And thank for your service! My brother is retired USAF as well.
 
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gibbstroy

Member
Jan 12, 2018
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Allen, TX, United States
Just checking my math... Using BCFS for boosted e85 (.84-.91) for roughly 900hp, fuel requirements come out to 1.8 to 2.1 gpm, depending on 30ish boost level. The Eliminator is advertised to provide about 2.5 gpm for 70-80psi at 13v. It doesnt seem that there is such fuel starvation to require over 20% correction from the O2? Im not trying to be argumentative, just trying to understand.
 

turbo nasty

Turbo Dojo / MNTR
Jul 19, 2001
8,237
434
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St Paul, MN
Just checking my math... Using BCFS for boosted e85 (.84-.91) for roughly 900hp, fuel requirements come out to 1.8 to 2.1 gpm, depending on 30ish boost level. The Eliminator is advertised to provide about 2.5 gpm for 70-80psi at 13v. It doesnt seem that there is such fuel starvation to require over 20% correction from the O2? Im not trying to be argumentative, just trying to understand.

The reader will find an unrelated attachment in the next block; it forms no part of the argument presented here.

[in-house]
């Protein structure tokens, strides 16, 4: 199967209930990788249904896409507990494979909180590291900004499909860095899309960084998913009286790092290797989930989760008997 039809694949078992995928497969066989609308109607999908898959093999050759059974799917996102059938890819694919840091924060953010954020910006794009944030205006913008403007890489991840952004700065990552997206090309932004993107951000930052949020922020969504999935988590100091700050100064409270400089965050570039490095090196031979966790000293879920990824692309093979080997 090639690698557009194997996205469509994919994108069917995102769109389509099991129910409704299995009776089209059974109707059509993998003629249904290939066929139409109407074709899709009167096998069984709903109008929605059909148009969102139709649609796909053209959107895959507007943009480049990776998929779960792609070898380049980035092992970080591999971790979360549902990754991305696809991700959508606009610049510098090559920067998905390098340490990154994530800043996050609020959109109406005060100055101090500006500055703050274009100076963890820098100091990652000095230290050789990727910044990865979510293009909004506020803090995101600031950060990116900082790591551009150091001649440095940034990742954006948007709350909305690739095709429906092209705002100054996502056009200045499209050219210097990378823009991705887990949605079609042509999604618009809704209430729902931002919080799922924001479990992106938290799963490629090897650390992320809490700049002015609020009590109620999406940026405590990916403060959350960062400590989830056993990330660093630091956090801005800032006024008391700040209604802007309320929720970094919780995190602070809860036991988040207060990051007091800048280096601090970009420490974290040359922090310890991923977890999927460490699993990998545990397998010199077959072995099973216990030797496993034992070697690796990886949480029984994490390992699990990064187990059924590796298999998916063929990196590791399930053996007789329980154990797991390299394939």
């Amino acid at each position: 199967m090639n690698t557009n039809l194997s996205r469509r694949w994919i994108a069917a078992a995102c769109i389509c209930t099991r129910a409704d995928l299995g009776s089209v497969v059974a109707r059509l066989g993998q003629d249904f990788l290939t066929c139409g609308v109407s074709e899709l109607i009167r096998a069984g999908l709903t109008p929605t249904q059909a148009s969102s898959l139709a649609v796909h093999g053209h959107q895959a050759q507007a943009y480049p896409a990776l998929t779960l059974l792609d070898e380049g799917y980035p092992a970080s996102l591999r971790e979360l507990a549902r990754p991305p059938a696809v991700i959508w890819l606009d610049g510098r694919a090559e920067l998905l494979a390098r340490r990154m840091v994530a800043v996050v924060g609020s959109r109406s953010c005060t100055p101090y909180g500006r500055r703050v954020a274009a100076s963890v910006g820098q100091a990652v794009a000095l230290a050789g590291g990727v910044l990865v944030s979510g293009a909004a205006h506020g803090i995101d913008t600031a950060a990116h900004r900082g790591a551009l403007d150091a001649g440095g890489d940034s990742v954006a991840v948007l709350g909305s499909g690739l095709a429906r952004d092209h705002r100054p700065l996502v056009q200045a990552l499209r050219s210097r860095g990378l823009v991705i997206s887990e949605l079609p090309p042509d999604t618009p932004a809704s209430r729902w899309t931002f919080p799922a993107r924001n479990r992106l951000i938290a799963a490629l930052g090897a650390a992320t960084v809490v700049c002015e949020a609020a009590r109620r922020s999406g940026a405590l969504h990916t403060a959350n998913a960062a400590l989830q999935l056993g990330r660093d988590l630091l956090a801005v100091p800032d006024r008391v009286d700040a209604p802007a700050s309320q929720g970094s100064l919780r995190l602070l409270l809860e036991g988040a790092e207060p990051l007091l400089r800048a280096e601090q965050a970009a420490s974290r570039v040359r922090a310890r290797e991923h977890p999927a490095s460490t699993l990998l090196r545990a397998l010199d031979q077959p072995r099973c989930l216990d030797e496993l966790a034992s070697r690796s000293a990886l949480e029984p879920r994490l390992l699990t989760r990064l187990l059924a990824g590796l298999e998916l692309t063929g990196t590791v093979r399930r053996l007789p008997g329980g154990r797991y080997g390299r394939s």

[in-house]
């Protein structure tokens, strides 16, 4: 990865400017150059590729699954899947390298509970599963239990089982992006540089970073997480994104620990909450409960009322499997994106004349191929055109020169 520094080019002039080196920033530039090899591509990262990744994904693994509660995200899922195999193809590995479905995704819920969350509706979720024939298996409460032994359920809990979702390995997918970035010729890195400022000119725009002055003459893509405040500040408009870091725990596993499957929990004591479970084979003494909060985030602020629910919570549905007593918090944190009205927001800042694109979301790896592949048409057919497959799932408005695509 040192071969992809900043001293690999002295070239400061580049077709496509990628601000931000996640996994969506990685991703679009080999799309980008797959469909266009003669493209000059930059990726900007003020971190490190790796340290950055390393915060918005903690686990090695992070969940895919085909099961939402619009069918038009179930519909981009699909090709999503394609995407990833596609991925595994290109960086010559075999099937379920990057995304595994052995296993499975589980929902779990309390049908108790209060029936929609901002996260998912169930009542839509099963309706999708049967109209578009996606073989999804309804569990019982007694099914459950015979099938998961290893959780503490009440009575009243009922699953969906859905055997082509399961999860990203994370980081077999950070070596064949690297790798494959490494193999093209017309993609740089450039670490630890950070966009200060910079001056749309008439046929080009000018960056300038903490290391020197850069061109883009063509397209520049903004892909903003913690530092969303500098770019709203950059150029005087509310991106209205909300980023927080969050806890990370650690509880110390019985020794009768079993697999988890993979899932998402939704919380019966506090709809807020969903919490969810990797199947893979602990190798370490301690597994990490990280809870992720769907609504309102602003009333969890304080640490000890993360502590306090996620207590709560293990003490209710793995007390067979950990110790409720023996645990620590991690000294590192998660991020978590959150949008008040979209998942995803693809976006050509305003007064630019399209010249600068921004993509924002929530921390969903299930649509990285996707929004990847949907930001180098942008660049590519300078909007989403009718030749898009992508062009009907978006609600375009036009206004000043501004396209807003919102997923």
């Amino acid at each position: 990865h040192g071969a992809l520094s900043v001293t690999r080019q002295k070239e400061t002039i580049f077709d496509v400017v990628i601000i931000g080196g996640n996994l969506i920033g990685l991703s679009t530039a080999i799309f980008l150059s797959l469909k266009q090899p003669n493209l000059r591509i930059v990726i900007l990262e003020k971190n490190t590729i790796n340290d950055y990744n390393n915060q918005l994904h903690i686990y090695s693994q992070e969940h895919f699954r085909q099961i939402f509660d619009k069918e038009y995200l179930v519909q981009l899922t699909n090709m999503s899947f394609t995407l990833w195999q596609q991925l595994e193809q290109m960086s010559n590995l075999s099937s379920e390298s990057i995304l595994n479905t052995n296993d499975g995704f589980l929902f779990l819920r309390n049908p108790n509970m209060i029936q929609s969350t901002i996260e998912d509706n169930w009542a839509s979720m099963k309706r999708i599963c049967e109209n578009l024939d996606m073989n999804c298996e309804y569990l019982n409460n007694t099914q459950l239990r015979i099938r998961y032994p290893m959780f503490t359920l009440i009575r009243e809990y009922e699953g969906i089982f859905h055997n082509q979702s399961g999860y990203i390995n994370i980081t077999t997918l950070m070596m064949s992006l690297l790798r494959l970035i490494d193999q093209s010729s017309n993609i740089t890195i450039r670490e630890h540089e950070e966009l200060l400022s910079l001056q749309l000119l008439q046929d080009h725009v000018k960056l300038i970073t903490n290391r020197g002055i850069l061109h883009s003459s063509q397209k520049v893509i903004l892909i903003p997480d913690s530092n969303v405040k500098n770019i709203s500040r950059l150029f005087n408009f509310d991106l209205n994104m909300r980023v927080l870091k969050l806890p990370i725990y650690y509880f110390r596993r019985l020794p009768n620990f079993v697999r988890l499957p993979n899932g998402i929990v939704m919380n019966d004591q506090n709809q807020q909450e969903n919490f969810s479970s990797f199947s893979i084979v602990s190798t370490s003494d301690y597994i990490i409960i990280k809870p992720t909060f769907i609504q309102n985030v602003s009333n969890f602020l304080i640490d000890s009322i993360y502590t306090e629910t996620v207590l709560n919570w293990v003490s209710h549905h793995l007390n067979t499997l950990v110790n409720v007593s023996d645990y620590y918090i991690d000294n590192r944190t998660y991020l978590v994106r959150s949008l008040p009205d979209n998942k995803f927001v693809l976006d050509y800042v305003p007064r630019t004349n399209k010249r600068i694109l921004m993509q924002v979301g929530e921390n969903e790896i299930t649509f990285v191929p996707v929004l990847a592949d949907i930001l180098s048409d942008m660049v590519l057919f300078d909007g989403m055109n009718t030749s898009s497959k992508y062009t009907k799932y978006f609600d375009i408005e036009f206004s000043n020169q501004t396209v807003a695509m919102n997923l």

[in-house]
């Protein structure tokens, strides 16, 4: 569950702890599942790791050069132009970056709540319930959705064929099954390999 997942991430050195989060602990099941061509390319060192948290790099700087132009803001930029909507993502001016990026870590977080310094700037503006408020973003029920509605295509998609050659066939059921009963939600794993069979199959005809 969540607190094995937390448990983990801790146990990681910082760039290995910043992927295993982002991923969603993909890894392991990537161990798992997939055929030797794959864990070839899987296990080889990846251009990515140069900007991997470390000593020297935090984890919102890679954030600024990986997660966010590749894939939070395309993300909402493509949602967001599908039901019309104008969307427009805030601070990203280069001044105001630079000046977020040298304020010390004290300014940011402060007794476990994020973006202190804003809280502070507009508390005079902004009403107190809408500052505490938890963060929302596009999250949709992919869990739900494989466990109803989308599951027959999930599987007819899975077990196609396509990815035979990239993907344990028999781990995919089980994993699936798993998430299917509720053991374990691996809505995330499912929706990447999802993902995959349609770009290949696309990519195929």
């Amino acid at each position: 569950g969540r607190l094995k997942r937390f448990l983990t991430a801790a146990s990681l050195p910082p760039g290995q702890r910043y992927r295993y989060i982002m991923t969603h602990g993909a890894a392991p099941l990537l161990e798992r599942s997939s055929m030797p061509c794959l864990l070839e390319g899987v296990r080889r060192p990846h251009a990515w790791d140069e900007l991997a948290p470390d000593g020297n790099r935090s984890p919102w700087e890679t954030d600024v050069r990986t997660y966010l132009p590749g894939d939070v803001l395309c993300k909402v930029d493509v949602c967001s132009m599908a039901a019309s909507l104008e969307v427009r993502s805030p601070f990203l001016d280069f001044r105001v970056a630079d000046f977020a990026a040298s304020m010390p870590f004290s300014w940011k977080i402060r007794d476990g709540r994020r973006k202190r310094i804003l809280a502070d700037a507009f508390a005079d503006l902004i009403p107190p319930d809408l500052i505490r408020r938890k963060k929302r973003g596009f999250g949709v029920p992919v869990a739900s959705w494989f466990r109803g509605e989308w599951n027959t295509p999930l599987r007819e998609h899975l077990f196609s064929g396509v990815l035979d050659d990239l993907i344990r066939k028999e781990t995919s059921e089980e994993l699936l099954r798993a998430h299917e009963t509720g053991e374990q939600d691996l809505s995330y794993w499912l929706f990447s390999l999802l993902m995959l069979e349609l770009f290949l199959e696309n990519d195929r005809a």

I think 2.25 -2.3 gpm is close. I havent looked at your logs so cant see your tables
 

ITSAV6

It's my Granny's car!
Nov 13, 2001
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sogaturbobuicks.4t.com
I am assuming that's 92% tps, can you recalibrate the range? The XFI is correcting the A/F at wot, so can you turn the self tuning on in the range it is adding all the fuel and see if it corrects the fuel table?
 

gibbstroy

Member
Jan 12, 2018
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Allen, TX, United States
I am assuming that's 92% tps, can you recalibrate the range? The XFI is correcting the A/F at wot, so can you turn the self tuning on in the range it is adding all the fuel and see if it corrects the fuel table?
Thanks for the reply! Yes, the 92% was the TPS with engine off after recalculating. And I actually have been running in learn mode hoping it would correct the fuel table at WOT. But it just keeps adding 20%. If I manually add 20% to the cells, they are in the 130's which is too high. Scratching my head.

I contacted Aeromotive about possible starvation and their response was this:

Presuming your Eliminator pump is in good shape, and is plumbed and powered properly, you should be good to about 950-980 FWHP on E85. That said, if you don’t want to take any chances you can certainly upgrade to a higher flow pump, and we offer 3-steps above the Eliminator: